Here are a few things that stood out to my mom and me as we continued in Chapter 1.
When Samuel shows up in Bethlehem to anoint David, I always imagined he just went to Jesse’s house and started looking at his sons that happened to be there. But if you actually read 1 Samuel 16:4-13, the Bible states that Samuel actually invited Jesse’s family to join him for a ritualistic sacrifice with the elders. And Jesse left David to tend the sheep.
Rene pointed out the family dynamics of David growing up, citing both this passage in 1 Samuel as well as Psalm 69:8: “I am a foreigner to my own family, a stranger to my own mother’s children.” David was clearly overlooked by his entire family. I wonder how he felt all those years, taking care of sheep by himself, left out of family functions. It must have been hard.
Empowered by the Holy Spirit
In verse 13, the Bible says that after David was anointed, the Spirit of the Lord came powerfully upon him from that day on. I think it’s easy to forget that the Holy Spirit’s presence wasn’t as common in the Old Testament as it is now. But it’s worth noting David was empowered by the Holy Spirit, then chosen to comfort Saul with his musical ability, and then defeated Goliath. God does amazing things through us when we’re filled with the Holy Spirit!
It’s About What God Does
David is known as, “A man after God’s heart,” but something important Rene points out is the meaning of this phrase. According to Dr. Sandra Richter (who has a PhD in the Hebrew Bible from Harvard and years of experience on archaeological excavations in Israel), the text is actually reflecting an ancient saying that relates more with the choice of a monarch.
Rene writes, “That David is a ‘man after God’s heart’ means David is God’s choice, a man God’s heart has gone after…it’s not just a verse about David’s heart; it’s a verse about God’s heart. His heart went after David” (page 35, Chasing David).
So David didn’t do amazing things to become a man after God’s heart. God chose David and transformed his heart to be more godly. Just like God chooses us and transforms us, too!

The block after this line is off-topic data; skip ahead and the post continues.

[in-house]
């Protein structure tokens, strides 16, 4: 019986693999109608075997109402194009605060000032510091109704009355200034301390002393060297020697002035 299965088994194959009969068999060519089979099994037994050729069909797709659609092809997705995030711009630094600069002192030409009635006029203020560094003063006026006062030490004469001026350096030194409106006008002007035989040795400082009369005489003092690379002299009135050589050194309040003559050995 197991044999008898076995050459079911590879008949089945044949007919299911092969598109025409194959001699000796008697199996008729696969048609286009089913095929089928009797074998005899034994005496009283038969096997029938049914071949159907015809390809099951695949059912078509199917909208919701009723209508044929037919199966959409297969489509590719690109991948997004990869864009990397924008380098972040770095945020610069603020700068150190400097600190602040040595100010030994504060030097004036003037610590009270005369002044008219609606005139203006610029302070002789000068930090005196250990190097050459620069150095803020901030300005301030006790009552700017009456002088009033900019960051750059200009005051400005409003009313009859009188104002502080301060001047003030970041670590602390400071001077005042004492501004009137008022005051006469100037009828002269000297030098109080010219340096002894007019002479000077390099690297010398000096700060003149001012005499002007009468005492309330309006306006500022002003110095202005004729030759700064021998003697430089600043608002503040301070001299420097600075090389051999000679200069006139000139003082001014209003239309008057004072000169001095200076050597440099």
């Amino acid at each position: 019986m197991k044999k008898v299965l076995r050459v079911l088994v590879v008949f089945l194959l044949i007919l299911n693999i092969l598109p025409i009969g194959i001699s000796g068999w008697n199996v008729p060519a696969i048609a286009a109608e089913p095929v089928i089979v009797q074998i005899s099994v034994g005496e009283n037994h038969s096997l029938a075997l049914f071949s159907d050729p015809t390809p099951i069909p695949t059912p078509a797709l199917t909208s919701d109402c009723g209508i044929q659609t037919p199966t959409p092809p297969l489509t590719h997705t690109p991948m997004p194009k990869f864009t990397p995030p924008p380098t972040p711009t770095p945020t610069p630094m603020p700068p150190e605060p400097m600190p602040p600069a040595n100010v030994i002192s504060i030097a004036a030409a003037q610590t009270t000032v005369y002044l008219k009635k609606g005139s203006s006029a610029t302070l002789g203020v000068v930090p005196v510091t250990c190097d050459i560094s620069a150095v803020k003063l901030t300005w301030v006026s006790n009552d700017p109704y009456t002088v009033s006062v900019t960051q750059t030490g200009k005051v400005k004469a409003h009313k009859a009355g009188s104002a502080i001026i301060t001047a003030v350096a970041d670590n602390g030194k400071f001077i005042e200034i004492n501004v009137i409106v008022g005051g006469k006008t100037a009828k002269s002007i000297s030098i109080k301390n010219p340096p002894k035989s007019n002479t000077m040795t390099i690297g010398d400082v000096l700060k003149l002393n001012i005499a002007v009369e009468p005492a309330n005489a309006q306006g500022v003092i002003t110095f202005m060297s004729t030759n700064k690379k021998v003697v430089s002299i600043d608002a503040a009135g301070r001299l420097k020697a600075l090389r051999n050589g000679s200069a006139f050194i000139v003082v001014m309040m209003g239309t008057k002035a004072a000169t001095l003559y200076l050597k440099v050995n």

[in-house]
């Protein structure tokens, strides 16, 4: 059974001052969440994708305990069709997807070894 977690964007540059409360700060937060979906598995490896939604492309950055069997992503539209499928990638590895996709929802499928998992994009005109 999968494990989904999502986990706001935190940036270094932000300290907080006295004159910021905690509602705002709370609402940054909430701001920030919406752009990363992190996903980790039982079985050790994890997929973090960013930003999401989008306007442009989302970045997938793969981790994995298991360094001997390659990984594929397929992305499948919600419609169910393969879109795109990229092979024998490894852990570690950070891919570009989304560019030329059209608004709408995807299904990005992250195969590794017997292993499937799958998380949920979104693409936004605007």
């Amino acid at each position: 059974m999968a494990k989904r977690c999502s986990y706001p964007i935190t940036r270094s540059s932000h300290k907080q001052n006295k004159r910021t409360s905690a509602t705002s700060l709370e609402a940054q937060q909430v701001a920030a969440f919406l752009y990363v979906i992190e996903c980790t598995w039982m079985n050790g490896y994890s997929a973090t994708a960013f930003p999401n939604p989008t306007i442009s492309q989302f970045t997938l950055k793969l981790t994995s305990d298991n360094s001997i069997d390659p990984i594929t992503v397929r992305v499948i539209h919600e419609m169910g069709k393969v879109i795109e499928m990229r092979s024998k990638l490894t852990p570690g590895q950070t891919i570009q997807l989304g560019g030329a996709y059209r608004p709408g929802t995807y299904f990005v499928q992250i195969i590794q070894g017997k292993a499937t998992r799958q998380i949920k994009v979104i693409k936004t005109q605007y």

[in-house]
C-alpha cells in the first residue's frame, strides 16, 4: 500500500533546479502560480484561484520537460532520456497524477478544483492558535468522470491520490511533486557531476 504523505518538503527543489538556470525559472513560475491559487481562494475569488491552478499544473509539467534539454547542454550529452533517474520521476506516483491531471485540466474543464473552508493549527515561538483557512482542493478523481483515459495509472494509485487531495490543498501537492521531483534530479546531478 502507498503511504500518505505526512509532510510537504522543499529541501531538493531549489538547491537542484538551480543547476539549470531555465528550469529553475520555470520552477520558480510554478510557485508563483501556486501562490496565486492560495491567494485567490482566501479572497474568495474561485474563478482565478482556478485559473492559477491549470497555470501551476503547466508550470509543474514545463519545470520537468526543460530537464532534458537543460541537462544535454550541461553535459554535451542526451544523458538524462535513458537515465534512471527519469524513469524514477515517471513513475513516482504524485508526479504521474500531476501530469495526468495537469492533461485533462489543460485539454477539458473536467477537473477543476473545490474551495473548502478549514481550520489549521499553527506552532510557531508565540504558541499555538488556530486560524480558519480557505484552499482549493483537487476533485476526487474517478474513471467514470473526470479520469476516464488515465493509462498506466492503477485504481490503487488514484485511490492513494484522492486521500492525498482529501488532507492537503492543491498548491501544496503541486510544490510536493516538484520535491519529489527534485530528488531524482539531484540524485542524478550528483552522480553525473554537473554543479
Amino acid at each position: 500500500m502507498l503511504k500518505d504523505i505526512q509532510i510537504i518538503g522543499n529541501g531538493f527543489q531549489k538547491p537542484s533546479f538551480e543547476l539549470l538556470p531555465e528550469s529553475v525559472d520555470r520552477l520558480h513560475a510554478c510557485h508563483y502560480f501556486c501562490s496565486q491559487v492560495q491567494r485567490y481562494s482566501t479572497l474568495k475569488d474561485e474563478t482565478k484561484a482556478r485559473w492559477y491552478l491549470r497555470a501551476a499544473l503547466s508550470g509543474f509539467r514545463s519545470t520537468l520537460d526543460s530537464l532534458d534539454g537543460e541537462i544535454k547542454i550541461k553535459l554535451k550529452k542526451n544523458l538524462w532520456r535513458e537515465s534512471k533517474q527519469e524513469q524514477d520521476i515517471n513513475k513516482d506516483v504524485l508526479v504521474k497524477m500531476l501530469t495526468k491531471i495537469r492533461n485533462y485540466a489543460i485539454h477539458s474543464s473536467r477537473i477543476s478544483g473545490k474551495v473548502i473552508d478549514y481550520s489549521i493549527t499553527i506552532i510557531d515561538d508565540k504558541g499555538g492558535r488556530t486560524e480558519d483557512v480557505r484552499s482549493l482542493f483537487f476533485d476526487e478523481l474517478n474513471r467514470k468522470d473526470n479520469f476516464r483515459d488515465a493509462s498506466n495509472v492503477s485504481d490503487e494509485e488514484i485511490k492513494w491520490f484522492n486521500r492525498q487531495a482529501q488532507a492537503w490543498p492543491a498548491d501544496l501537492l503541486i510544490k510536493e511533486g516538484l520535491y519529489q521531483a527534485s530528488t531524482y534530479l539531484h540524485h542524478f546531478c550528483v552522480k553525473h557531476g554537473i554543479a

Chosen by God
One thing Rene emphasizes is that David remembered that moment he was anointed for years to come. As someone overlooked by his family (and probably by extension his whole community), that moment where he was chosen by God sustained him when he experienced failure and other difficult circumstances.
I like how my mom reflected on this section: “This being chosen by God applies to us too. People tend to have an unspoken point system, but God sees us ‘through him and his grace alone.’”
As Brennan Manning wrote (quoted by Rene on page 39 of Chasing David):
It is not because men and women are good that [God] loves them, nor only good men and women that he loves. It’s because he is so unspeakably, unutterably, unimaginably good, that God loves all men and women–even sinners…He initiates love…his love is creative, it originates good rather than rewarding it. That’s why St. Augustine can write those lyrical lines, “In loving me, you made me lovable.”
We might not always understand why God chose us–we don’t deserve his love–but I do think we should respond with gratitude.
In those moments when I don’t feel like I measure up–like I’m not good enough as a wife, mother, friend, or even person in general–I should try to remember that God chose me. He has a plan for my life, my husband’s life, and my kids’ lives, even when we feel like we’ve been overlooked and are stuck tending the sheep. God used those moments in David’s life, and he’ll use them in ours, too!